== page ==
Marty McCall
Vocals (Background)
Cary Pritkin
Assistant Engineer
Billy Sanders
Guitar (Electric)
Johnny Sandlin
Guitar (Electric), Producer, Remixing
Louis Stephens
Organ, Clavinet, Orchestration
Harver Thompson
Sax (Tenor)
Harvey Thompson
Sax (Tenor)
Steve Tillisch
Assistant Engineer
Alex Kash
Assistant Engineer, Remix Assistant
Marie Kaylan
Art Direction
Suha Gur
Digital Remastering
David Alexander
Earl Klasky
Design, Cover Design
Tori Hammond
Production Coordination
Sherlie Matthews
Vocals (Background)
Bonnie Bramlett
Vocals (Background)
Clydie King
Vocals (Background)
Mickey Thomas
Vocals (Background)
Bobbye Hall
Percussion, Conga
Barry Beckett
Piano, Piano (Electric)
Harrison Calloway
Trumpet, Arranger, Horn Arrangements
Ronnie Eades
Sax (Baritone)
Tom Flye
Engineer, Remixing
Dennis Good
Robert Harwell
Sax (Tenor)
Roger Hawkins
David Hood
Bass (Electric)
John Leslie Hug
Guitar (Acoustic), ?, Guitar (Electric), Guitar
Jimmy Johnson
Guitar (Electric)
Kalifornia Kurt Kinzel
Delbert McClinton
Harmonica, Vocals, ?, Main Performer

The venerable Delbert McClinton is a legend among Texas roots music aficionados, not only for his amazing longevity, but for his ability to combine country, blues, soul, and rock & roll as if there were no distinctions between any of them in the best time-honored Texas tradition. A formidable harmonica player long before he recorded as a singer, McClinton's career began in the late '50s, yet it took him nearly two decades to evolve into a bona fide solo artist. A critics' darling and favorite of his peers, McClinton never really became a household name, but his resurgence in the '90s helped him earn more widespread respect from both the public at large and the Grammy committee.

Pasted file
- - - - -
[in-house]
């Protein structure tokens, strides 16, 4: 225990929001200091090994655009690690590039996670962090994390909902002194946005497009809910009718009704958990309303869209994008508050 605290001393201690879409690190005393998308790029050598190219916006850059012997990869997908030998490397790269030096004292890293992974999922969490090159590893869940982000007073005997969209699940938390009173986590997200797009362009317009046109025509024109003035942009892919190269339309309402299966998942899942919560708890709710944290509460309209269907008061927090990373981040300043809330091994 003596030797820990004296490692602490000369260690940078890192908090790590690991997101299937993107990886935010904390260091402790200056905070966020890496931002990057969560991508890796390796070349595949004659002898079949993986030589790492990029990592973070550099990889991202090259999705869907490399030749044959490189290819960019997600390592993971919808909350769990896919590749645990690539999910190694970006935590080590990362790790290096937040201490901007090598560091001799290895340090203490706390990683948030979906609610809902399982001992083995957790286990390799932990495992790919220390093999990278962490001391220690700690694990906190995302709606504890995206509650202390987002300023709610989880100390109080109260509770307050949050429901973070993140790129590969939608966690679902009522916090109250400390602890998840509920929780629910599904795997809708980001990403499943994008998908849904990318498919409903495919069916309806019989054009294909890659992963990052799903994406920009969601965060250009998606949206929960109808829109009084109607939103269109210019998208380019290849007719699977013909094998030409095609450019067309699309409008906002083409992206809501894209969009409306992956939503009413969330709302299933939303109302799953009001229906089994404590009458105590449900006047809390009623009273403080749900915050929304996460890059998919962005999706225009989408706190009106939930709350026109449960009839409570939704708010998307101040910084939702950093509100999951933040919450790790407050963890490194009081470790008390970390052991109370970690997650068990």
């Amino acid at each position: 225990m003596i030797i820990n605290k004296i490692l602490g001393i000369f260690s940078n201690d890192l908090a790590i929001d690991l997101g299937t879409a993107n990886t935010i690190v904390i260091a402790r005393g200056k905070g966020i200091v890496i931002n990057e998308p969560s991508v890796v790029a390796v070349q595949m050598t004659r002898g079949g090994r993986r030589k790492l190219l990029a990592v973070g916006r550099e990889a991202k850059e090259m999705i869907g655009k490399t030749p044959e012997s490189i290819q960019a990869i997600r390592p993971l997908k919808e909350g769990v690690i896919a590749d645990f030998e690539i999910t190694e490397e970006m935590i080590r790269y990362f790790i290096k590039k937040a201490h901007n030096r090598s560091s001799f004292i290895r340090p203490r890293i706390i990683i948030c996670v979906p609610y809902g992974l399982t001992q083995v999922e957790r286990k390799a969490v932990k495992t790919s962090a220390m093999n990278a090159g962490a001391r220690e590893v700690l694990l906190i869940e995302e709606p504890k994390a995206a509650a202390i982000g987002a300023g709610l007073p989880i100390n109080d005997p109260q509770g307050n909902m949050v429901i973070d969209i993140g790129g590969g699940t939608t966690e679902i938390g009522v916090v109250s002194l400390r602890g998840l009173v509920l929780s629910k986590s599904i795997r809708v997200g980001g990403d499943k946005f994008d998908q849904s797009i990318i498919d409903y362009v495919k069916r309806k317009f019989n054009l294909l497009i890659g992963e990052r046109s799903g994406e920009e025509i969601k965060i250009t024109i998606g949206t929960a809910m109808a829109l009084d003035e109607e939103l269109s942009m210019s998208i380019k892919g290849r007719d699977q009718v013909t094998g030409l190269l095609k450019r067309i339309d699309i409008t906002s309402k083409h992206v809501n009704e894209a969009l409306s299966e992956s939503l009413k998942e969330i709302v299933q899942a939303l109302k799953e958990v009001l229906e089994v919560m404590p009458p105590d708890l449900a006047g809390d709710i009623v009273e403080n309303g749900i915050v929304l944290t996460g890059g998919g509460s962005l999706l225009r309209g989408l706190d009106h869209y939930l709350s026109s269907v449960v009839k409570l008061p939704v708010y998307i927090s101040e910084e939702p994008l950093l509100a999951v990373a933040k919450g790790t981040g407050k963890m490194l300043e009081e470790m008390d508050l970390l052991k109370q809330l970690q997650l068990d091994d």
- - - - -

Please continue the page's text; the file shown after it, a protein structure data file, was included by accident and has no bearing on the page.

After his ABC deal collapsed, Delbert McClinton signed with Phil Walden's Capricorn Records in 1978. Second Wind was his debut for the label and was produced by the legendary Johnny Sandlin (of the Allman Brothers' Fillmore East and Brothers and Sisters fame), with backing by the entire Muscle Shoals stable — horns and rhythm section, and Sandlin on lead guitar, and Clydie King and Bonnie Bramlett leading a quartet of female backing vocalists. The recipe was right for a burning session of Southern-fried soul, R&B, and funky rock & roll. The material was solid. First there was "'B' Movie" (aka the notorious "'B' Movie Boxcar Blues" from the Blues Brothers movie in 1980) from the Delbert and Glen project that derailed a few years earlier. McClinton's own "Take It Easy," "It Ain't Whatcha Eat but the Way That Ya Chew It," "Maybe Someday Baby," and "Lovinest Man" were also on the set; each one a soulful funky groover, with "Take It Easy" being a straight-up Memphis-styled soul tune. The new arrangement of Taj Mahal/Jesse Ed Davis's take on "Corrina" shuffled and simmered the pot with a burgeoning intensity. The Allmans themselves, immediately following "In Memory of Elizabeth Reed" during their live set, could have executed this spooky, jazzed-up read of Willie Dixon's "Spoonful." The horn chart in Chris Kenner and Dave Bartholomew's "Sick and Tired" is so greasy it nearly slides off the platter. Add McClinton's harmonica to the break, and it's groove-a-licious dirty gumbo. In addition, McClinton's rhythmic delivery on Johnny Cash's "Big River" completely reinvents the tune before the set gets carried out with McClinton's Allen Toussaint-inspired "Lovinest Man," on which Barry Beckett's electric piano shines. Second Wind is a smoldering slow burn of an album and sounds as fresh in the 21st century as when it was recorded. ~ Thom Jurek, All Music Guide

BeaverTeeth - BeaverTeeth 1977 ( Rodney Justo - ARS)

1. I'm Callin'
2 Just Another Local Band
3 You Wanna Go to Heaven (But You Don't Wanna Die)
4 Where No Man's Been Before
5 Dixie Fried
6 Sing for You
7 Sacred Harmony
8 Hope